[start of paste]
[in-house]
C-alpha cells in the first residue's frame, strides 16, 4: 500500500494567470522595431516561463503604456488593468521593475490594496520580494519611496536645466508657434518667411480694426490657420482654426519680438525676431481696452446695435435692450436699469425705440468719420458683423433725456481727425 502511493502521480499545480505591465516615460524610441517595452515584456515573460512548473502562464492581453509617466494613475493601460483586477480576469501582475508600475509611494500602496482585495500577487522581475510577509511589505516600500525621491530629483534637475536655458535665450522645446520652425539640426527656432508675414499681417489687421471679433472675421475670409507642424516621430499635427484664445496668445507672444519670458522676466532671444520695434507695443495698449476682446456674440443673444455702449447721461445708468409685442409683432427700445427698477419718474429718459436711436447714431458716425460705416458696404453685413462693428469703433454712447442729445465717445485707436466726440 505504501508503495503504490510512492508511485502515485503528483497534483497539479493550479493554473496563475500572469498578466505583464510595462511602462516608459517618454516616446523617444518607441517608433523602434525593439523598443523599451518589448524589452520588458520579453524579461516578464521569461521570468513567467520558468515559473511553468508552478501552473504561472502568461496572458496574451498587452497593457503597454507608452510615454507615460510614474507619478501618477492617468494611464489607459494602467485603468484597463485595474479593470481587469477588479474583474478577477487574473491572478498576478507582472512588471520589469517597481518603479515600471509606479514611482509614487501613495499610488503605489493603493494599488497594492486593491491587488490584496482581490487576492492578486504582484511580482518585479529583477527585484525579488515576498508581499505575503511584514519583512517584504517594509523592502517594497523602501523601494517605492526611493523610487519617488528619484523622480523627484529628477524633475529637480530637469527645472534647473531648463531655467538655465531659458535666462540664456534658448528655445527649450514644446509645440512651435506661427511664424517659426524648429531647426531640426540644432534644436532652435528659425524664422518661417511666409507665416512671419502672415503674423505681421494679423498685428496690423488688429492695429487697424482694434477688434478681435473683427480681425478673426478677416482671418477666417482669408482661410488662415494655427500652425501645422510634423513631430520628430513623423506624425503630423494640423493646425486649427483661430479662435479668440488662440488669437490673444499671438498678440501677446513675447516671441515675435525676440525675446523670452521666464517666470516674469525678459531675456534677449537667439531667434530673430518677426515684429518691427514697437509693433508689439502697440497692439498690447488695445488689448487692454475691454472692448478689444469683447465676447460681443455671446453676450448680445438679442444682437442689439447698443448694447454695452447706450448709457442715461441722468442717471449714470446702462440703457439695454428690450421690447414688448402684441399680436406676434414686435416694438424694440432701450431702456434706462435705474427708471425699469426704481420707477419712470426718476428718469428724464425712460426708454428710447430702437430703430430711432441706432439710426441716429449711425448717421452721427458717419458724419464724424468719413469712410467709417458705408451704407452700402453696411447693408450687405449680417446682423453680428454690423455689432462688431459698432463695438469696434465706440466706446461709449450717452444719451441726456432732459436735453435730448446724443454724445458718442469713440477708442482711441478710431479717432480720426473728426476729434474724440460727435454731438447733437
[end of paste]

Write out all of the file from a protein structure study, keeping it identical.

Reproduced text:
[in-house]
C-alpha cells in the first residue's frame, strides 16, 4: 500500500494567470522595431516561463503604456488593468521593475490594496520580494519611496536645466508657434518667411480694426490657420482654426519680438525676431481696452446695435435692450436699469425705440468719420458683423433725456481727425 502511493502521480499545480505591465516615460524610441517595452515584456515573460512548473502562464492581453509617466494613475493601460483586477480576469501582475508600475509611494500602496482585495500577487522581475510577509511589505516600500525621491530629483534637475536655458535665450522645446520652425539640426527656432508675414499681417489687421471679433472675421475670409507642424516621430499635427484664445496668445507672444519670458522676466532671444520695434507695443495698449476682446456674440443673444455702449447721461445708468409685442409683432427700445427698477419718474429718459436711436447714431458716425460705416458696404453685413462693428469703433454712447442729445465717445485707436466726440 505504501508503495503504490510512492508511485502515485503528483497534483497539479493550479493554473496563475500572469498578466505583464510595462511602462516608459517618454516616446523617444518607441517608433523602434525593439523598443523599451518589448524589452520588458520579453524579461516578464521569461521570468513567467520558468515559473511553468508552478501552473504561472502568461496572458496574451498587452497593457503597454507608452510615454507615460510614474507619478501618477492617468494611464489607459494602467485603468484597463485595474479593470481587469477588479474583474478577477487574473491572478498576478507582472512588471520589469517597481518603479515600471509606479514611482509614487501613495499610488503605489493603493494599488497594492486593491491587488490584496482581490487576492492578486504582484511580482518585479529583477527585484525579488515576498508581499505575503511584514519583512517584504517594509523592502517594497523602501523601494517605492526611493523610487519617488528619484523622480523627484529628477524633475529637480530637469527645472534647473531648463531655467538655465531659458535666462540664456534658448528655445527649450514644446509645440512651435506661427511664424517659426524648429531647426531640426540644432534644436532652435528659425524664422518661417511666409507665416512671419502672415503674423505681421494679423498685428496690423488688429492695429487697424482694434477688434478681435473683427480681425478673426478677416482671418477666417482669408482661410488662415494655427500652425501645422510634423513631430520628430513623423506624425503630423494640423493646425486649427483661430479662435479668440488662440488669437490673444499671438498678440501677446513675447516671441515675435525676440525675446523670452521666464517666470516674469525678459531675456534677449537667439531667434530673430518677426515684429518691427514697437509693433508689439502697440497692439498690447488695445488689448487692454475691454472692448478689444469683447465676447460681443455671446453676450448680445438679442444682437442689439447698443448694447454695452447706450448709457442715461441722468442717471449714470446702462440703457439695454428690450421690447414688448402684441399680436406676434414686435416694438424694440432701450431702456434706462435705474427708471425699469426704481420707477419712470426718476428718469428724464425712460426708454428710447430702437430703430430711432441706432439710426441716429449711425448717421452721427458717419458724419464724424468719413469712410467709417458705408451704407452700402453696411447693408450687405449680417446682423453680428454690423455689432462688431459698432463695438469696434465706440466706446461709449450717452444719451441726456432732459436735453435730448446724443454724445458718442469713440477708442482711441478710431479717432480720426473728426476729434474724440460727435454731438447733437